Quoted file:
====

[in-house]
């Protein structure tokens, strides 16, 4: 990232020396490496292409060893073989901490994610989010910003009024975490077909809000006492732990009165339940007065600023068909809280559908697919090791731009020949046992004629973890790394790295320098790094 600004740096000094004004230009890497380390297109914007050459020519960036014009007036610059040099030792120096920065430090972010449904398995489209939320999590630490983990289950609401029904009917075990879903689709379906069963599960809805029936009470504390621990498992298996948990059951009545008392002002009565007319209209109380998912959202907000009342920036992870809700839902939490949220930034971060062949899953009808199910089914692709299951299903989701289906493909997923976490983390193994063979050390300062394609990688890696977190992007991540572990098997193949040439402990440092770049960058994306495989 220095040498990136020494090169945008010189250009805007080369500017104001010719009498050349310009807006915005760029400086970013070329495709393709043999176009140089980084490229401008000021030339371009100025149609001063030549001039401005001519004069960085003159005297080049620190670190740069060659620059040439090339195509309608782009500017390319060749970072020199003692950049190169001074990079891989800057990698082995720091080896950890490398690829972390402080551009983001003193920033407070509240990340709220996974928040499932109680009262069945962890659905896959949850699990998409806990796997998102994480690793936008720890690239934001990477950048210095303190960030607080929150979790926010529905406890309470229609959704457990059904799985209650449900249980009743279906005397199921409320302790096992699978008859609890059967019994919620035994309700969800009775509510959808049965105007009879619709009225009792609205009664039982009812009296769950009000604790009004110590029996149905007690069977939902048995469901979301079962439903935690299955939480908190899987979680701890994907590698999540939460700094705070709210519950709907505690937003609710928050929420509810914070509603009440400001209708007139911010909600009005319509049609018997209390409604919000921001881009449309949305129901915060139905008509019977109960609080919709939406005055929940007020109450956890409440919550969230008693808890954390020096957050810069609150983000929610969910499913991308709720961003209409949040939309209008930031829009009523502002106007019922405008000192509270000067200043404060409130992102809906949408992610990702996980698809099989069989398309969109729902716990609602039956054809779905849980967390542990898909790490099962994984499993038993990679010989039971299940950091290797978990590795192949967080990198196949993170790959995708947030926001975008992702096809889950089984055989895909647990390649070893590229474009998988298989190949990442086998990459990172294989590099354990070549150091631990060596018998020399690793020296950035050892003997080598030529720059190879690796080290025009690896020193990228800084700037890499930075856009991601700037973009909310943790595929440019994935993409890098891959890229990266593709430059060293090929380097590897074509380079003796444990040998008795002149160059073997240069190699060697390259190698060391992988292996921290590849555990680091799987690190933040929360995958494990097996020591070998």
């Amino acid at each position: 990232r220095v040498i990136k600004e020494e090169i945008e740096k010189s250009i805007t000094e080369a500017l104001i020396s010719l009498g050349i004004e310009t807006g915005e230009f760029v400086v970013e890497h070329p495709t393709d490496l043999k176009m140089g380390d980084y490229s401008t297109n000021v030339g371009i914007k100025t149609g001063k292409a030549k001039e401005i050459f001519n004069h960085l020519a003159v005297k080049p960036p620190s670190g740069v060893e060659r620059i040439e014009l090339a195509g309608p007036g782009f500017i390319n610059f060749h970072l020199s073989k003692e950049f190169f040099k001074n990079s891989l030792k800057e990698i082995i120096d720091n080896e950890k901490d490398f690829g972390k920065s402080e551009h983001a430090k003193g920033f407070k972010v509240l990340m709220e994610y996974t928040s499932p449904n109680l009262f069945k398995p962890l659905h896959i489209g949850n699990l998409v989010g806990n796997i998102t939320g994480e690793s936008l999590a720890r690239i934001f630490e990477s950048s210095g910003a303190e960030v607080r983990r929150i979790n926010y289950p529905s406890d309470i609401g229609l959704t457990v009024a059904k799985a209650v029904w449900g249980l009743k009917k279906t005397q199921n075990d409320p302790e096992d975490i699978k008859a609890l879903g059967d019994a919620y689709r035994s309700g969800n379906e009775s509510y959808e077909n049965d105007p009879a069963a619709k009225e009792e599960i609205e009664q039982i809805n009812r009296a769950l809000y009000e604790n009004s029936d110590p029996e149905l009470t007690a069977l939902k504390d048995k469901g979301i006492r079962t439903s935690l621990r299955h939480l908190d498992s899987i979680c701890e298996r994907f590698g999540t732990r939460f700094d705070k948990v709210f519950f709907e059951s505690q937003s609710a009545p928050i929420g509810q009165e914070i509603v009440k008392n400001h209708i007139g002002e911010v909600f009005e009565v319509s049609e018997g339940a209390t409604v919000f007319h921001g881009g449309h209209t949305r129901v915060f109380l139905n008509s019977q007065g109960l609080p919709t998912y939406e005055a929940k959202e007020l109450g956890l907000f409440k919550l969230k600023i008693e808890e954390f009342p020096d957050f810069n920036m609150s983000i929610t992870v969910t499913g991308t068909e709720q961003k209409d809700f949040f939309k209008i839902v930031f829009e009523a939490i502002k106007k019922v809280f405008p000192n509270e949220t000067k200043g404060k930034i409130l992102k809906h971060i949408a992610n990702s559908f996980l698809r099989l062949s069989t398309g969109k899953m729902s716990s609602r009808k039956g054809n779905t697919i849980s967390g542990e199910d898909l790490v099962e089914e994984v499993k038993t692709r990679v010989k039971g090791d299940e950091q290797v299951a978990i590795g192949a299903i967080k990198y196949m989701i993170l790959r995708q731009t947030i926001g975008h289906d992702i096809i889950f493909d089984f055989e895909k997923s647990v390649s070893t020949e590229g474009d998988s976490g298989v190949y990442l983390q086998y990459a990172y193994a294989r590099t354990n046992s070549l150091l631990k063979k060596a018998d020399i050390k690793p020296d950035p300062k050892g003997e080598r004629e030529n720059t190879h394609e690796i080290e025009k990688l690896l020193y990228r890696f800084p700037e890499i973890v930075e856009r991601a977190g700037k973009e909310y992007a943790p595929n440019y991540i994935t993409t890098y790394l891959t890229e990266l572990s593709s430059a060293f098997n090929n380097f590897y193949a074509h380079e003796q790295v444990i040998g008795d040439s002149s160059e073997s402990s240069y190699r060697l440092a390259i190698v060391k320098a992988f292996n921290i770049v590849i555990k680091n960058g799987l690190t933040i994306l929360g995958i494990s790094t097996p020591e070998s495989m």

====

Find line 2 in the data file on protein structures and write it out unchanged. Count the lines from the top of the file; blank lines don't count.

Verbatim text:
């Protein structure tokens, strides 16, 4: 990232020396490496292409060893073989901490994610989010910003009024975490077909809000006492732990009165339940007065600023068909809280559908697919090791731009020949046992004629973890790394790295320098790094 600004740096000094004004230009890497380390297109914007050459020519960036014009007036610059040099030792120096920065430090972010449904398995489209939320999590630490983990289950609401029904009917075990879903689709379906069963599960809805029936009470504390621990498992298996948990059951009545008392002002009565007319209209109380998912959202907000009342920036992870809700839902939490949220930034971060062949899953009808199910089914692709299951299903989701289906493909997923976490983390193994063979050390300062394609990688890696977190992007991540572990098997193949040439402990440092770049960058994306495989 220095040498990136020494090169945008010189250009805007080369500017104001010719009498050349310009807006915005760029400086970013070329495709393709043999176009140089980084490229401008000021030339371009100025149609001063030549001039401005001519004069960085003159005297080049620190670190740069060659620059040439090339195509309608782009500017390319060749970072020199003692950049190169001074990079891989800057990698082995720091080896950890490398690829972390402080551009983001003193920033407070509240990340709220996974928040499932109680009262069945962890659905896959949850699990998409806990796997998102994480690793936008720890690239934001990477950048210095303190960030607080929150979790926010529905406890309470229609959704457990059904799985209650449900249980009743279906005397199921409320302790096992699978008859609890059967019994919620035994309700969800009775509510959808049965105007009879619709009225009792609205009664039982009812009296769950009000604790009004110590029996149905007690069977939902048995469901979301079962439903935690299955939480908190899987979680701890994907590698999540939460700094705070709210519950709907505690937003609710928050929420509810914070509603009440400001209708007139911010909600009005319509049609018997209390409604919000921001881009449309949305129901915060139905008509019977109960609080919709939406005055929940007020109450956890409440919550969230008693808890954390020096957050810069609150983000929610969910499913991308709720961003209409949040939309209008930031829009009523502002106007019922405008000192509270000067200043404060409130992102809906949408992610990702996980698809099989069989398309969109729902716990609602039956054809779905849980967390542990898909790490099962994984499993038993990679010989039971299940950091290797978990590795192949967080990198196949993170790959995708947030926001975008992702096809889950089984055989895909647990390649070893590229474009998988298989190949990442086998990459990172294989590099354990070549150091631990060596018998020399690793020296950035050892003997080598030529720059190879690796080290025009690896020193990228800084700037890499930075856009991601700037973009909310943790595929440019994935993409890098891959890229990266593709430059060293090929380097590897074509380079003796444990040998008795002149160059073997240069190699060697390259190698060391992988292996921290590849555990680091799987690190933040929360995958494990097996020591070998």